Ministry of Supply

The Ministry of Supply (MoS) was a department of the UK Government formed in 1939 to co-ordinate the supply of equipment to all three British armed forces, headed by the Minister of Supply. There was, however, a separate ministry responsible for aircraft production, and the Admiralty retained responsibilities for supplying the Royal Navy.[1] During the war years the MoS was based at Shell Mex House in The Strand, London.

The Ministry of Supply also took over all army research establishments in 1939.[2] The Ministry of Aircraft Production was abolished in 1946, and the MoS took over its responsibilities for aircraft, including the associated research establishments. In the same year it also took on increased responsibilities for atomic weapons, including the H-bomb development programme.

The Ministry of Supply was abolished in 1959 and its responsibilities passed to the Ministry of Aviation, the War Office and the Air Ministry. The latter two ministries were subsequently merged with the Admiralty to form the Ministry of Defence.

The Ministry of Supply instigated the Rainbow Codes designation system. This assigned projects a two-word codename, the first word being a colour and the second a noun. As a result, secret weapon projects—including numerous nuclear weapons—were given lighthearted names such as Green Cheese, Blue Slug or Red Duster.

Second World War

The Royal Ordnance Factories

The Ministry of Supply was responsible for building and running the Royal Ordnance Factories which produced explosives and propellants; filled ammunition; and constructed guns and rifles. However, the Ministry of Works and/or private building contractors acted as agents during their construction. The Ministry was also responsible for the supply of tanks and other armoured fighting vehicles; however, these were mostly designed and built by private arms companies, such as William Beardmore and Company and Vickers, as well as other engineering companies.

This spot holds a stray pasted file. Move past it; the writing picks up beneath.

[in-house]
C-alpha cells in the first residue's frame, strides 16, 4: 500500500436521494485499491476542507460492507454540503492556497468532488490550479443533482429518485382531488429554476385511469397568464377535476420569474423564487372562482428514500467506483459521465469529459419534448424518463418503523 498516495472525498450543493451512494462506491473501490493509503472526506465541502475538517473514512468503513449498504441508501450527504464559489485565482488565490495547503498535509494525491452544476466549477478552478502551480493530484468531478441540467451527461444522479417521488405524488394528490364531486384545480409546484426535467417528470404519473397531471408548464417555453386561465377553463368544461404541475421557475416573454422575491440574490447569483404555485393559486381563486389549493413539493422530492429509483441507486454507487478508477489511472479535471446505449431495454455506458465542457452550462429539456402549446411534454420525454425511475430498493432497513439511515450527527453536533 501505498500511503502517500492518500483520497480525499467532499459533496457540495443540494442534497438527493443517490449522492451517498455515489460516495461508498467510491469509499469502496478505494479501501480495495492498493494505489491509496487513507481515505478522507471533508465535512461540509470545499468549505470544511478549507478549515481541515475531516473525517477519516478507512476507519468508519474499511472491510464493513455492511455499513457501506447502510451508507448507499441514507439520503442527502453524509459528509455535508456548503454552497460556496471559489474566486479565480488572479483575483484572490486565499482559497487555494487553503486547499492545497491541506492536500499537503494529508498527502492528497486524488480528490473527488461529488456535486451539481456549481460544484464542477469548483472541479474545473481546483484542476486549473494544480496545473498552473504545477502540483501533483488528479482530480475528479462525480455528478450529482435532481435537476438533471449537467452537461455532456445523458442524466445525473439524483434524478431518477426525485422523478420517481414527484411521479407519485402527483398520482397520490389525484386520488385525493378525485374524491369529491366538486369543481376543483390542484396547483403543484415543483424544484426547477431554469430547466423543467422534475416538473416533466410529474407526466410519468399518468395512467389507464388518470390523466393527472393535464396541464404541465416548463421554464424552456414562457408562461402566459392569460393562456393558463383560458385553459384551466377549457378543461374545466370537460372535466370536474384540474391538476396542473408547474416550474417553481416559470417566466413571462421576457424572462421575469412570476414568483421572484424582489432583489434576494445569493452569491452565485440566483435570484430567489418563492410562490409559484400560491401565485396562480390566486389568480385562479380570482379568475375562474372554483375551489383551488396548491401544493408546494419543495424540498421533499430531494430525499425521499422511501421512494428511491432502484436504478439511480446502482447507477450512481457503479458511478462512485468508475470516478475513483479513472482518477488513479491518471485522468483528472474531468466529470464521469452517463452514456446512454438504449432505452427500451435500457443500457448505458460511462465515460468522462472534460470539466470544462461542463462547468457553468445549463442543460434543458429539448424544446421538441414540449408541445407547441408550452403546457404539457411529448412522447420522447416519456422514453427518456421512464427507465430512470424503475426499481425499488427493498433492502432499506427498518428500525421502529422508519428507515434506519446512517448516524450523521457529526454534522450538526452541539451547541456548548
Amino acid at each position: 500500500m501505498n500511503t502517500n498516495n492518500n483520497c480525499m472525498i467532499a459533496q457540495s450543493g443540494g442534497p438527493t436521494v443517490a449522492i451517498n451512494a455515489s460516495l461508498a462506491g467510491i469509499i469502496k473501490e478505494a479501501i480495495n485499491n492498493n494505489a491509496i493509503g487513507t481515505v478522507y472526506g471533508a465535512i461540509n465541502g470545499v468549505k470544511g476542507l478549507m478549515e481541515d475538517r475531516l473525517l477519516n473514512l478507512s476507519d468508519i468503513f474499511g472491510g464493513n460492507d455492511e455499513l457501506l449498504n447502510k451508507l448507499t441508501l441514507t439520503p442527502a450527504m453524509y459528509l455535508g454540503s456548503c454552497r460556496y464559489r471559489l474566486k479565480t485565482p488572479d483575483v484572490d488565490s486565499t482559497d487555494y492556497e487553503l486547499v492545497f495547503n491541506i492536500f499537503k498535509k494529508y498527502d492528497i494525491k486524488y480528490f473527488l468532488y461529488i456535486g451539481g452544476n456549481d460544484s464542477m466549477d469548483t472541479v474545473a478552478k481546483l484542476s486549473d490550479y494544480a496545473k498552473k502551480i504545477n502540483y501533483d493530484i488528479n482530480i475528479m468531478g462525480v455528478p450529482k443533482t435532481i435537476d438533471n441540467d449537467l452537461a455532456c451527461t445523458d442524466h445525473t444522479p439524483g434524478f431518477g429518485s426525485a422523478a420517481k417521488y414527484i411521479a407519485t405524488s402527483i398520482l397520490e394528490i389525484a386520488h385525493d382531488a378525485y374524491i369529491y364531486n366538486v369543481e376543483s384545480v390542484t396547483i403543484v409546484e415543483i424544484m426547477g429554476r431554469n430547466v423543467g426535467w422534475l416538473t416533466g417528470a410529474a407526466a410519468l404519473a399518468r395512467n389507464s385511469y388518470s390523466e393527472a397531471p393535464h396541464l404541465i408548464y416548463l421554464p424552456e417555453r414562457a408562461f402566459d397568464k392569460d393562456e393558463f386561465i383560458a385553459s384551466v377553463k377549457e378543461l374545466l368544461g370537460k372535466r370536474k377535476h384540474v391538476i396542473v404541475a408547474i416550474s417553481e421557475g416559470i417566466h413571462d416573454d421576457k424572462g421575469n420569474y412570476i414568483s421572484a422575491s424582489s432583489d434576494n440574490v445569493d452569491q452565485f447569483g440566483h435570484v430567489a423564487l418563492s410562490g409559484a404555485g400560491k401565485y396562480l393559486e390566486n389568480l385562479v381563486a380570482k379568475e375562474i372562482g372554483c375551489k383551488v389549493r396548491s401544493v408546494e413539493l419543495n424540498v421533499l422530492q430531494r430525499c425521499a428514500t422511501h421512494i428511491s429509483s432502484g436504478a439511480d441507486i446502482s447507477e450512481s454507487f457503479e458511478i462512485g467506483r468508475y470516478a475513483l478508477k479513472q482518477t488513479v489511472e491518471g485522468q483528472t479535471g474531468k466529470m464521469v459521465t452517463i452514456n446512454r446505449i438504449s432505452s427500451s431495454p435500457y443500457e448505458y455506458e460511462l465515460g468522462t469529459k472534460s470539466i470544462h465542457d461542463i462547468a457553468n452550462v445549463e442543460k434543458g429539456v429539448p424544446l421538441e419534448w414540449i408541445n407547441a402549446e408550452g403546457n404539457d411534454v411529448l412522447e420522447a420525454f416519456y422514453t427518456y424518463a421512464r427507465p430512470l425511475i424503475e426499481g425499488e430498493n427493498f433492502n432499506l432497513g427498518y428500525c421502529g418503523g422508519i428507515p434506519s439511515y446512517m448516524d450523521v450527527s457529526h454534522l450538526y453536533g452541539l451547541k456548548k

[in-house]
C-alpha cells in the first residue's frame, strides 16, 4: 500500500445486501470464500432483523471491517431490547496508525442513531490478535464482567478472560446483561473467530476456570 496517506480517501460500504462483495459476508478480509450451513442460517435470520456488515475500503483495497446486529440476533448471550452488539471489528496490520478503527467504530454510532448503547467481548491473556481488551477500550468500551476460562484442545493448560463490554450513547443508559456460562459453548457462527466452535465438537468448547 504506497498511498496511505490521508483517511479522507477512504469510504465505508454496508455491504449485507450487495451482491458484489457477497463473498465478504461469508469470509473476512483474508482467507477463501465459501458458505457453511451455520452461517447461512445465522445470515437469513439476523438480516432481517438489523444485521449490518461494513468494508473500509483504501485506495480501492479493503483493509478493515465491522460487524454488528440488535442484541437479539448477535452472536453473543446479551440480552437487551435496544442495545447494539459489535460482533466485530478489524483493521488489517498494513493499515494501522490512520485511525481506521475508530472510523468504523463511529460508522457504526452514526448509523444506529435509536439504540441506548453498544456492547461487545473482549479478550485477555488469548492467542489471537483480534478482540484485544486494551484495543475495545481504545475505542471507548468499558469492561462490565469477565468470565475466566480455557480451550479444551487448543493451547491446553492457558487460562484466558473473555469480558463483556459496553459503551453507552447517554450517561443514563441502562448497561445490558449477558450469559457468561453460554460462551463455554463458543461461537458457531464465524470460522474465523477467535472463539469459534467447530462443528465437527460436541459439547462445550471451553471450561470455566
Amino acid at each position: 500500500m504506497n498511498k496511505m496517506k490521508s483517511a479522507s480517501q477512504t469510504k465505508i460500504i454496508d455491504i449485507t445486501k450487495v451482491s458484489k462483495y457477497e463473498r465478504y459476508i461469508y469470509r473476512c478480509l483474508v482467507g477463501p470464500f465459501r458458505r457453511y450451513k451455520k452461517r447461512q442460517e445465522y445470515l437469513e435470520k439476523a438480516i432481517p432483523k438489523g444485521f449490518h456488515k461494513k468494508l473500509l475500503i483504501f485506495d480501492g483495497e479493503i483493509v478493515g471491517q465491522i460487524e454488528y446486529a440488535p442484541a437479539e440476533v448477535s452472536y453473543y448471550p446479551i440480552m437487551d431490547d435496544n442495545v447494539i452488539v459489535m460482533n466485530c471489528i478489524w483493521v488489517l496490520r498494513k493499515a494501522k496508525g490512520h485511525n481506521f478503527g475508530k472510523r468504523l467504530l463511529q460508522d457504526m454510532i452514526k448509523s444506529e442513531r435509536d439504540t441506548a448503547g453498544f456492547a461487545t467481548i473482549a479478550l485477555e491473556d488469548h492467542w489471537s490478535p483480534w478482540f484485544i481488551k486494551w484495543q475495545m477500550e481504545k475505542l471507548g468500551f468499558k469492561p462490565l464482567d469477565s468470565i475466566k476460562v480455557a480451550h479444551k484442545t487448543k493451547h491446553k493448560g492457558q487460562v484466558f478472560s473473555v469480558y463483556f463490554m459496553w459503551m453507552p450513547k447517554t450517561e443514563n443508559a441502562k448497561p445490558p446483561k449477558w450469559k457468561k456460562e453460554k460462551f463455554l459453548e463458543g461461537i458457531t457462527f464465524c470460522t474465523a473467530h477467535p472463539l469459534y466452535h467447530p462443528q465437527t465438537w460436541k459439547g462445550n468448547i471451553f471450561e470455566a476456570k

Agency factories

The Ministry of Supply also arranged for the construction of a large number of Agency Factories which were run on its behalf by private companies, such as Nobel Industries. These were similar to the Royal Ordnance Factories, but were not part of the Royal Ordnance Factory organisation.

Ministry of Supply factories

Labour supply

The Ministry of Supply was also responsible for the labour force of these factories, although the Ministry of Labour did the recruitment. From the middle of the war onwards the Ministry of Supply was in direct competition with the Ministry of Aircraft Production for labour and the two organisations had to reach agreement. Towards the end of the war the Ministry of Supply released labour so that they could transfer to the Ministry of Aircraft Production.

Research establishments

From the beginning of the Second World War the army research establishments were put under the control of the Ministry of Supply. It was through the MoS that the essential connections were made between military requirements and the scientists and engineers of the civil service, industry, and academia (many academics were recruited into the civil service on a temporary basis). Examples include:

  • The Experimental Bridging Establishment, Christchurch (later to become part of MEXE)
  • The Experimental Demolition Establishment, Christchurch from 1942 (later to become part of MEXE)
  • The Experimental Tunnelling Establishment, Christchurch from 1942
  • The Fighting Vehicles Proving Establishment (FVPE), Chertsey
  • The Projectile Development Establishment at Fort Halstead (moved to Aberporth in 1940 where it remained until 1945)
  • The Telecommunications Research Establishment in Malvern, critical in the development of radar
  • The Wheeled Vehicle Experimental Establishment (WVEE), Farnborough 1942, then Chertsey from 1943
Other Languages